Some House Committee meetings and sessions can be viewed online at: https://www.pahouse.net/LegisTrak/CommitteeMeetings

June                       3, 4, 5, 10, 11, 12, 17, 18, 24, 25, 26, 27, 28

June  3, 4, 5, 10, 11, 12, 24, 25, 26, 27, 28, 29, 30

Fall session schedules have not been announced

PUBLIC WELCOME 

All Board meetings are held in person and remotely via Teams. In-person meetings will be held at a new location: 2525 N. 7th Street, Harrisburg, PA

https://www.dos.pa.gov/ProfessionalLicensing/BoardsCommissions/EngineersLandSurveyorsandGeologists/Pages/General-Board-Information.aspx#.VHNkfFZOk5s

2024 meeting dates: July 24, September 25, November 13

2025 dates: January 30, March 27, May 15, July 24, September 18, November 13

1 Technology Park, Commonwealth Technology Center (CTC), Harrisburg, PA 17110

1:30 PM – 3:00 PM

2024 Meeting Schedule: June 13

https://www.oa.pa.gov/Programs/Information%20Technology/Pages/geoboard.aspx

https://www.dli.pa.gov/ucc/Pages/UCC-Review-and-Advisory-Council.aspx

The first deliberation for the 2021 code cycle occ​​urred on Thursday, May 2. Agenda: https://www.dli.pa.gov/ucc/Documents/Meeting%20Minutes/5-2-24-RAC-Agenda.pdf

Future meeting dates can be found below, and agenda topics will be added once available. All Council meetings will be held virtually until further notice.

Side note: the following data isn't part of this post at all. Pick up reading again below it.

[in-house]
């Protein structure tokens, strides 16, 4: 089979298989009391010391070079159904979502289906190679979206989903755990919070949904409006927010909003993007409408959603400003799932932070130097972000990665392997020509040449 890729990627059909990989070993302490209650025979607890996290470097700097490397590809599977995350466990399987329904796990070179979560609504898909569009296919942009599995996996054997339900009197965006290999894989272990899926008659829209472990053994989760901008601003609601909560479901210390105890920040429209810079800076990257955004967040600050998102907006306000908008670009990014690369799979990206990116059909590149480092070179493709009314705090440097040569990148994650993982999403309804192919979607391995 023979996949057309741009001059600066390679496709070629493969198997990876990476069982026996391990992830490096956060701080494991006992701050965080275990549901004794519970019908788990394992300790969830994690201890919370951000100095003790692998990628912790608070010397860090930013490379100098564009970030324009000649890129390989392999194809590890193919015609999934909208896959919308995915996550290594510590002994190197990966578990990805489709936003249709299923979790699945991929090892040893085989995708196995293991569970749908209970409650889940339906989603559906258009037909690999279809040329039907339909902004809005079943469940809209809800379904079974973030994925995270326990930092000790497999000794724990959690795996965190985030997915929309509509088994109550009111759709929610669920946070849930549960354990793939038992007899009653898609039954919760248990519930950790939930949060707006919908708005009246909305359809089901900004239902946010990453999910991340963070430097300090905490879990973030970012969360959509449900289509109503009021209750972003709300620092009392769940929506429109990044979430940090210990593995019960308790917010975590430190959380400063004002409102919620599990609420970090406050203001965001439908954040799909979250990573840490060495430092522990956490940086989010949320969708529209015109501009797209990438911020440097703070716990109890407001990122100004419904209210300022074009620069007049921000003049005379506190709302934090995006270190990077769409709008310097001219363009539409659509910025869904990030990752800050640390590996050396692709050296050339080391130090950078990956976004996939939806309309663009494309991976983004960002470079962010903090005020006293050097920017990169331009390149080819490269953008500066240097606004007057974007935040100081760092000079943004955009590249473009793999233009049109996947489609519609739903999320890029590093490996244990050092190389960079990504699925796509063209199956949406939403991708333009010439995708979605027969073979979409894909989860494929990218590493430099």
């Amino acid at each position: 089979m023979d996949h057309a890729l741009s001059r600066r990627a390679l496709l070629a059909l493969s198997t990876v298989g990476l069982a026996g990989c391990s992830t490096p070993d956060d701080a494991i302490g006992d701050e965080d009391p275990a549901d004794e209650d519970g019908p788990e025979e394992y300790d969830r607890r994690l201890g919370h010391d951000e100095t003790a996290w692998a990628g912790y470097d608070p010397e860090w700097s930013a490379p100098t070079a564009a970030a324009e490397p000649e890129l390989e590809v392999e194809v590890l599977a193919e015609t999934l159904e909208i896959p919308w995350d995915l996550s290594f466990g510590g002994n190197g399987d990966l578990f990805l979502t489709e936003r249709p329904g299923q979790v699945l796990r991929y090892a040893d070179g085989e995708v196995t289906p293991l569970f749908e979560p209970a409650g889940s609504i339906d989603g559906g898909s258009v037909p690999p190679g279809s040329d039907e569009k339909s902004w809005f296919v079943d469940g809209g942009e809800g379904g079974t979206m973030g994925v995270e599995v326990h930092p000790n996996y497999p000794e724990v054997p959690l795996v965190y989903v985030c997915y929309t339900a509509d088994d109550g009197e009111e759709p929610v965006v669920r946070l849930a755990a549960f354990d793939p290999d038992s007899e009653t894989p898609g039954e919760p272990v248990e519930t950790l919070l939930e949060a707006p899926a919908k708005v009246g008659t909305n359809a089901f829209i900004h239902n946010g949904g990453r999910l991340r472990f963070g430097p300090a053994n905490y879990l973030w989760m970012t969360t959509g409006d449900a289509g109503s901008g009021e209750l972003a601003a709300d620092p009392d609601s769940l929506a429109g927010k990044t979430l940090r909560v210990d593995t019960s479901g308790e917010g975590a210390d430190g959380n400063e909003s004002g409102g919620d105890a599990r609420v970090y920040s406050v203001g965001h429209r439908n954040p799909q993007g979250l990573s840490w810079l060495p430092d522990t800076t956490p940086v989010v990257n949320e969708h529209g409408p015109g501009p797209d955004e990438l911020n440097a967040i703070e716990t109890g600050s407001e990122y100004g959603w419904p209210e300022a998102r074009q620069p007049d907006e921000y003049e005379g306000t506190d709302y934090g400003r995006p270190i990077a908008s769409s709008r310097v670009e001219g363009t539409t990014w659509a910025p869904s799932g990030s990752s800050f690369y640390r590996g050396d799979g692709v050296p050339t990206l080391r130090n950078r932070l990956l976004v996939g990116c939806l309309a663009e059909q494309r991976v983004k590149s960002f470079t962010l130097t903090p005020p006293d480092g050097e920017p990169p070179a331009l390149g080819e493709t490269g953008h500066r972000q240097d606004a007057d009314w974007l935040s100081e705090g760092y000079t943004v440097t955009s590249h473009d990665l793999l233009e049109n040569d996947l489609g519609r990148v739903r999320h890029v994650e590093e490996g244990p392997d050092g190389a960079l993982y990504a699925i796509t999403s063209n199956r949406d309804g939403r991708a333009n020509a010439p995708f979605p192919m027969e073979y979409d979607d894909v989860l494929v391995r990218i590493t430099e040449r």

https://zoom.us/j/3611316502?pwd=U0N1QVdQRFJjVE1YT20wdGZiVDVsQT09

Meeting ID: 361 131 6502

Passcode: 259161

Dial by your location:
+1 929 205 6099 US (New York)
+1 301 715 8592 US (Washington DC)
+1 312 626 6799 US (Chicago)
+1 669 900 6833 US (San Jose)
+1 253 215 8782 US (Tacoma)
+1 346 248 7799 US (Houston)
Find your local number:
https://zoom.us/u/adX66zPHZ

 

Next meeting dates (all meetings start at 9 AM: June 13, June 27, July 25, September 12, 2024

Take Action

PSPE PAC

Your personal donation to PSPE PAC is vital in ensuring that public policymakers hear our voice.
Download the PAC contribution form to support the PSPE Political Action Committee.


Contact Your State Rep and Ask them to Support Senate Bill 403

Senate Bill 403, formerly House Bill 1801, amends the Registration Act for Professional Engineers to address several cumbersome provisions that impede licensing.  Currently, an applicant to be granted licensure as a professional engineer must hold an engineer-in-training certificate and show proof of four or more years of experience in engineering work performed after the issuance of their engineer-in-training certificate.  In some cases, an individual may have the years of required experience and training, but it may have occurred prior to them obtaining their engineer-in-training certificate in Pennsylvania.  This bill allows for the experience earned prior to the passage of the EIT to apply as well as some other updates to the Act that more closely align with the national model law adopted by NCEES.  It also clarifies that the “practice of engineering” is not limited to only those projects that involve a “design”.  Take Action Now.


Advocate to End Licensing Exemptions

Call your members of Congress and support ending licensing exemptions on public utility pipelines. The National Transportation Safety Board’s report on the deadly pipeline explosion in Massachusetts in September 2018 calls for a significant legislative change that NSPE has strongly advocated for years: elimination of professional engineer licensure exemptions. Take action now.


Legislative Summary Archive

Industrial Exemption